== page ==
Striving to fill voids in Hiroshima 75 years after the atomic bombing—Hidankyo gathers materials on A-bomb survivor movements for organization’s 65th anniversary next year

by Kyosuke Mizukawa, Staff Writer

With continued dissolution of A-bomb suffers’ associations, efforts made to prevent loss of historical materials

With the approach of the 65th anniversary of its foundation next year, the Hiroshima Prefectural Confederation of A-bomb Sufferers Organizations (Hiroshima Prefectural Hidankyo, chaired by Sunao Tsuboi) has begun work to uncover and collect documents and materials related to the Hiroshima Prefectural Hidankyo and other A-bomb sufferers’ associations throughout the prefecture. As A-bomb survivors age and regional A-bomb sufferers’ associations disband one after another, the organization aims to prevent the dispersion and loss of documents and materials imbued with the history of A-bomb survivor movements and pass them down to future generations. As a first step, the Hiroshima Prefectural Hidankyo organization is gathering information from a wide range of sources to uncover where and what kinds of materials remain.

The Hiroshima Prefectural Hidankyo was formed in 1956, 11 years after the atomic bombing of Hiroshima. The organization has engaged in such activities as demanding compensation from the Japanese government for the damage caused by the atomic bombing and calling for the abolition of nuclear weapons. The organization currently consists of about 30 groups in 15 cities and towns in the prefecture, including Fukuyama City and Kure City. On the other hand, an increasing number of groups have ended their activities due to the aging of A-bomb survivors, with the Kozan A-bomb suffers’ group in the town of Sera-cho disbanding in July of this year.

The collection of materials is part of a project to commemorate this year’s 75th anniversary of the atomic bombing and the 65th anniversary of the founding of the organization to be marked next year. The organization is collecting such printed matter as notices and leaflets at the time each group was established, bulletins, bylaws, membership lists, commemorative publications, meeting materials, and memoirs, as well as other actual materials, such as cloth sashes utilized in street campaigns. Correspondences related to A-bomb survivor movements and personal documents, such as diaries and notes, are also being collected.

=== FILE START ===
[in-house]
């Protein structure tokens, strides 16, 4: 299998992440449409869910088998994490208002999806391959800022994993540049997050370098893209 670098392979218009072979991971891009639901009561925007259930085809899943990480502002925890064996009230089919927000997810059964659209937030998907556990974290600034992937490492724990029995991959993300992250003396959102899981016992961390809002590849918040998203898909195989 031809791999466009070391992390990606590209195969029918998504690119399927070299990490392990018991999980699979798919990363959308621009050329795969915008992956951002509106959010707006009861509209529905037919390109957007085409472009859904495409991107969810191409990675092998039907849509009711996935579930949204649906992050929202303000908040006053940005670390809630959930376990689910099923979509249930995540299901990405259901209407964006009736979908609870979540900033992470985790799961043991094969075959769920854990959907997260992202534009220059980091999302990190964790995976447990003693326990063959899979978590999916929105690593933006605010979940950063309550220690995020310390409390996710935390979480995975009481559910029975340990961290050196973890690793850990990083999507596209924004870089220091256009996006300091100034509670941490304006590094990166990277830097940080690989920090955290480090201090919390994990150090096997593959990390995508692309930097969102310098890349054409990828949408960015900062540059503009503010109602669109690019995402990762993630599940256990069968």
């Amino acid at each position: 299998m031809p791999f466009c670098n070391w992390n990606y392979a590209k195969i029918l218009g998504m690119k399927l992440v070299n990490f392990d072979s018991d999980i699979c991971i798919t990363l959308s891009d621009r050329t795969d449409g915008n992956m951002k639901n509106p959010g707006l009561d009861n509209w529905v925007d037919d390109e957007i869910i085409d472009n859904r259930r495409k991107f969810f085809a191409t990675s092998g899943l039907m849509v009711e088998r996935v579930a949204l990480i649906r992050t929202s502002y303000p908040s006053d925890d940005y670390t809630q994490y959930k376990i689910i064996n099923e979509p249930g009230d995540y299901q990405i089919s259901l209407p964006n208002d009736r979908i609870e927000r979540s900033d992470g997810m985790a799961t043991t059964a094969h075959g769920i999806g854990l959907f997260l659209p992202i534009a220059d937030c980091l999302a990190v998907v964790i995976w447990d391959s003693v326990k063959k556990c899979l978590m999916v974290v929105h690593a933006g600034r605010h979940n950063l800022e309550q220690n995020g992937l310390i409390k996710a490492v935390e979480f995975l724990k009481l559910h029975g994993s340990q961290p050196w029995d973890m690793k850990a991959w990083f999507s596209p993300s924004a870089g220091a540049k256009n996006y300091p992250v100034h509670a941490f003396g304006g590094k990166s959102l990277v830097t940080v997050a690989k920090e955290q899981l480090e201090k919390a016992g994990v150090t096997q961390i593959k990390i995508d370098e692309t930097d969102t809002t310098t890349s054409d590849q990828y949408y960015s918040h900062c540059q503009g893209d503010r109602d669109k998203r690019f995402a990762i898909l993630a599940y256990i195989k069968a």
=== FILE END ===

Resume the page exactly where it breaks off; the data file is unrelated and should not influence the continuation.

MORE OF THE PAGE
This fiscal year, as a first step, the Hiroshima Prefectural Hidankyo will investigate the existence and current condition of the materials. This month, a questionnaire was sent to each member group inquiring about its preserved materials. The organization is also widely calling on A-bomb survivors and bereaved families who possess material for their help in providing information.

The Hiroshima Prefectural Hidankyo hopes to work jointly on the project with other A-bomb survivor groups in the prefecture, including the other Hiroshima Prefectural Hidankyo (chaired by Kunihiko Sakuma), which has conducted its own activities since 1964, when the movement to ban A- and H-bombs split over the nuclear tests carried out by the former Soviet Union and other issues. After investigating the collected information and materials, the organization will explore the best way to preserve the materials in the future with cooperation from the Hiroshima Peace Memorial Museum (located in Hiroshima’s Naka Ward).

Organizing materials and finding someone willing to manage them is a big job for elderly A-bomb survivors, and in Hiroshima Prefecture, some materials that had been preserved by disbanded A-bomb survivor groups have been incinerated as waste. Koichiro Maeda, 71, secretary general of the Hiroshima Prefectural Hidankyo (chaired by Sunao Tsuboi), called for the provision of such information. “I want to preserve as many original materials as possible that can convey the history of A-bomb survivor movements, in which A-bomb survivors, who suffered after the war, united and raised their voices,” he said. “I sincerely hope that people see fit to provide such information.” For further details, contact the Hiroshima Prefectural Hidankyo at 082-241-7226 (weekdays only).

(Originally published on October 25, 2020)